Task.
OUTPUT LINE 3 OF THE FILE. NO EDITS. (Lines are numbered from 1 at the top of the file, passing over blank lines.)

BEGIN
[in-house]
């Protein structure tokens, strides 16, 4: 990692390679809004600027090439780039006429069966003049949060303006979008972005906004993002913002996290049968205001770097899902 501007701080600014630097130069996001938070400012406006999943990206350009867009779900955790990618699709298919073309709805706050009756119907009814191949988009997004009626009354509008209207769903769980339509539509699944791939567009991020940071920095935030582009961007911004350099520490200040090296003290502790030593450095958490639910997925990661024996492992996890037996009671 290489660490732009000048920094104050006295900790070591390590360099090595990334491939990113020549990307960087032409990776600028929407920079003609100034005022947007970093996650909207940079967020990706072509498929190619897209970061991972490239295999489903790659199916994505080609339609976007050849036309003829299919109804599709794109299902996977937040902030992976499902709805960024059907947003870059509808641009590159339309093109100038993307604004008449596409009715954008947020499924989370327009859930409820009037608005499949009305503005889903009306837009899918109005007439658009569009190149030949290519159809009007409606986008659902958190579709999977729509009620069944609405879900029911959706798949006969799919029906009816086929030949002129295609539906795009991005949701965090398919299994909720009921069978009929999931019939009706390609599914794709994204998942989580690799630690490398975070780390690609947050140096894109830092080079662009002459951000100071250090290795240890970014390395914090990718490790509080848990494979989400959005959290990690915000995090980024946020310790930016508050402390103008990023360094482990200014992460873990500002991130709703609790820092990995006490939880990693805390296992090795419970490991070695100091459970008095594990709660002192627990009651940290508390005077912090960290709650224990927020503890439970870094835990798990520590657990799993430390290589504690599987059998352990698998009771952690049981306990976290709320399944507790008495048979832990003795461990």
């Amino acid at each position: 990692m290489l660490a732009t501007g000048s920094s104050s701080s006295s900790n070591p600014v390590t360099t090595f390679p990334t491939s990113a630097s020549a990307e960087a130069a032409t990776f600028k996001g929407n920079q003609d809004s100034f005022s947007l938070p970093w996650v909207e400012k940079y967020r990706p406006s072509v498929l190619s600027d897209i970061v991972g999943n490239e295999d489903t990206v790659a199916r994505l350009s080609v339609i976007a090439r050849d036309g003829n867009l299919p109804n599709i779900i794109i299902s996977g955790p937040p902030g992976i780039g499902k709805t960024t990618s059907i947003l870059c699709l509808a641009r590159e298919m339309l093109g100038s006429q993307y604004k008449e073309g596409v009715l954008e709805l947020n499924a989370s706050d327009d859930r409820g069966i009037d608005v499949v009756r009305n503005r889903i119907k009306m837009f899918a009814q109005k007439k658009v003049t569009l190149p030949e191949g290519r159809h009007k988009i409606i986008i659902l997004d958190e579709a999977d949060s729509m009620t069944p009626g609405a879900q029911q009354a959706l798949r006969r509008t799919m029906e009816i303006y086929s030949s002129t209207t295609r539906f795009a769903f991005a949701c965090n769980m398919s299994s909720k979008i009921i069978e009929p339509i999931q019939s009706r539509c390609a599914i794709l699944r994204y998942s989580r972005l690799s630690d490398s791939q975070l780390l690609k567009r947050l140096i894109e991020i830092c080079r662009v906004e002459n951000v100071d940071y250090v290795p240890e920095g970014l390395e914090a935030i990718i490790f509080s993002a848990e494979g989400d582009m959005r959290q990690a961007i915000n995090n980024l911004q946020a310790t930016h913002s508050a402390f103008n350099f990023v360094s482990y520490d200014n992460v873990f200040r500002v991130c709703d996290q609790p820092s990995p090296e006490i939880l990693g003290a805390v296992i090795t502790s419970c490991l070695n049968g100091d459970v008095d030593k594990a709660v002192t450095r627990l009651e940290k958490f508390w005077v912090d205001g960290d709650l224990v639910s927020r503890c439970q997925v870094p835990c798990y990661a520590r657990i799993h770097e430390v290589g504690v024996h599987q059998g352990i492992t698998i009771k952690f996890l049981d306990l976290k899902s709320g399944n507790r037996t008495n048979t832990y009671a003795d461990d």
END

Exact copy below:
């Amino acid at each position: 990692m290489l660490a732009t501007g000048s920094s104050s701080s006295s900790n070591p600014v390590t360099t090595f390679p990334t491939s990113a630097s020549a990307e960087a130069a032409t990776f600028k996001g929407n920079q003609d809004s100034f005022s947007l938070p970093w996650v909207e400012k940079y967020r990706p406006s072509v498929l190619s600027d897209i970061v991972g999943n490239e295999d489903t990206v790659a199916r994505l350009s080609v339609i976007a090439r050849d036309g003829n867009l299919p109804n599709i779900i794109i299902s996977g955790p937040p902030g992976i780039g499902k709805t960024t990618s059907i947003l870059c699709l509808a641009r590159e298919m339309l093109g100038s006429q993307y604004k008449e073309g596409v009715l954008e709805l947020n499924a989370s706050d327009d859930r409820g069966i009037d608005v499949v009756r009305n503005r889903i119907k009306m837009f899918a009814q109005k007439k658009v003049t569009l190149p030949e191949g290519r159809h009007k988009i409606i986008i659902l997004d958190e579709a999977d949060s729509m009620t069944p009626g609405a879900q029911q009354a959706l798949r006969r509008t799919m029906e009816i303006y086929s030949s002129t209207t295609r539906f795009a769903f991005a949701c965090n769980m398919s299994s909720k979008i009921i069978e009929p339509i999931q019939s009706r539509c390609a599914i794709l699944r994204y998942s989580r972005l690799s630690d490398s791939q975070l780390l690609k567009r947050l140096i894109e991020i830092c080079r662009v906004e002459n951000v100071d940071y250090v290795p240890e920095g970014l390395e914090a935030i990718i490790f509080s993002a848990e494979g989400d582009m959005r959290q990690a961007i915000n995090n980024l911004q946020a310790t930016h913002s508050a402390f103008n350099f990023v360094s482990y520490d200014n992460v873990f200040r500002v991130c709703d996290q609790p820092s990995p090296e006490i939880l990693g003290a805390v296992i090795t502790s419970c490991l070695n049968g100091d459970v008095d030593k594990a709660v002192t450095r627990l009651e940290k958490f508390w005077v912090d205001g960290d709650l224990v639910s927020r503890c439970q997925v870094p835990c798990y990661a520590r657990i799993h770097e430390v290589g504690v024996h599987q059998g352990i492992t698998i009771k952690f996890l049981d306990l976290k899902s709320g399944n507790r037996t008495n048979t832990y009671a003795d461990d």